2011′s The Muppets wasn’t a flop, but it wasn’t exactly a hit either. Grossing a little less than $90 Million at the box office, it was done for relatively cheap but was also seen as a brand relaunch. In situations like that good word of mouth and a renewed interest in the characters trumps the end results (and may also lead to higher sales when it hits home video). but though the film seemed willed into existence by Jason Segel, he won’t be writing on the sequel, according to Vulture.

Returning for the second will be director James Bobin and co-writer Nicholas Stoller, both of whom will pen the new script. Segel is too busy between his television show How I Met Your Mother, and will be promoting upcoming films Five Year Engagement and Judd Apatow‘s This Is Forty for the rest of the year. If promotion sounds like a weak excuse, it’s usually a month of talking to journalists and doing TV spots (and sometimes Saturday Night Live), and then there’s international consideration and premieres to contend with. On top of which, the Apatow film is coming out in December, so it seems likely the film is courting Oscars. If Segel has a meaty enough part he will have to do some campaigning. That film also co-stars Albert Brooks, so it’s possible he could be up for Oscar snubbing yet again.

All parties say they’re open to Segel returning as an actor. But it’s unknown if this is a straight sequel, or – like so many of the Muppet efforts – another story in their universe. If I had a problem with last year’s reboot, it would be that so much of it was dedicated to making you remember and love the characters again. It would be nice to see a film where they aren’t laying so heavily on that as a backbone, and instead let the Muppets cut a little looser. But as a way to introduce a new generation to the characters (and to make parents misty-eyed), it worked.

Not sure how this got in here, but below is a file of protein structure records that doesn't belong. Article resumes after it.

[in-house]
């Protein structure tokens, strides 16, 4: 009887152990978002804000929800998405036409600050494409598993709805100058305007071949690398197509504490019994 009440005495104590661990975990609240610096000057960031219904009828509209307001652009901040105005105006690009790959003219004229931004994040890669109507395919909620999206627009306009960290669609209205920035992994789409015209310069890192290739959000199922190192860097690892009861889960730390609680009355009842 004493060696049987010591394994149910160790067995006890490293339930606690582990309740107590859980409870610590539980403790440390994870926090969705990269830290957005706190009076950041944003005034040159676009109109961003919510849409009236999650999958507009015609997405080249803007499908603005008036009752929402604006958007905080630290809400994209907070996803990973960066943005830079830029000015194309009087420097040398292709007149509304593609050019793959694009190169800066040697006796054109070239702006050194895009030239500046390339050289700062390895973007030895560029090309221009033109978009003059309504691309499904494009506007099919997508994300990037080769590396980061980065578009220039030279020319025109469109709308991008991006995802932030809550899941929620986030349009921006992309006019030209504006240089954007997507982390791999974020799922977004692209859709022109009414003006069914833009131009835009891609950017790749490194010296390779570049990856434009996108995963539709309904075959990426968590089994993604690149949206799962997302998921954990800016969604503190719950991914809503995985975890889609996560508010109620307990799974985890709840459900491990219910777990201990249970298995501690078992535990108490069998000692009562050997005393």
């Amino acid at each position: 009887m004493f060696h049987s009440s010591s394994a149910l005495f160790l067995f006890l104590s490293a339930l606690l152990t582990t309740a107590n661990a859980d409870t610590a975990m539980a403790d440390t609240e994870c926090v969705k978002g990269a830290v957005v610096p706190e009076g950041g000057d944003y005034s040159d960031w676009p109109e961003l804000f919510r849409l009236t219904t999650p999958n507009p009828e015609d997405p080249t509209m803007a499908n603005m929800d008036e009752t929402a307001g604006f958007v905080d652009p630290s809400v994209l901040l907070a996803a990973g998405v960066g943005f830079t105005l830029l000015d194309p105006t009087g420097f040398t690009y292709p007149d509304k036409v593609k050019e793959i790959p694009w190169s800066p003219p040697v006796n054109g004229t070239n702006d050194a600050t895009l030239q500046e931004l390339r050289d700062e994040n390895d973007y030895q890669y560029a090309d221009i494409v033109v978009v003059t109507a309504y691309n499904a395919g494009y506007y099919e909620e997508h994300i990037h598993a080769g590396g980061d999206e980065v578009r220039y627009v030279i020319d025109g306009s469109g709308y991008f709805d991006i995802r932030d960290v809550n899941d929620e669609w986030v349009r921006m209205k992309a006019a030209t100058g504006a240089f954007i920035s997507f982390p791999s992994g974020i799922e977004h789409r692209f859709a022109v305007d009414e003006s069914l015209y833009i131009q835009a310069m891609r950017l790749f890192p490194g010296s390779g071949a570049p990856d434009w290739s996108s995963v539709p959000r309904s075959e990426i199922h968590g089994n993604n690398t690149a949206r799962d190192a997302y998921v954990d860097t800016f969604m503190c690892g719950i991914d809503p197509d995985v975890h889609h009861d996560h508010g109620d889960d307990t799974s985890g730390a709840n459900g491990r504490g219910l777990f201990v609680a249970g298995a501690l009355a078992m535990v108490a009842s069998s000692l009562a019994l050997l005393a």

One of the most interesting things about last year’s film was seeing how it was so anticipated by other journalists. They seemed way more excited than the general population, and I think part of that was knowing that “we” would get to interview the Muppets themselves. That enthusiasm didn’t translate, though I can’t deny when I was sitting in front of Kermit, it did get me a bit misty-eyed.

What do you want out of a Muppet sequel?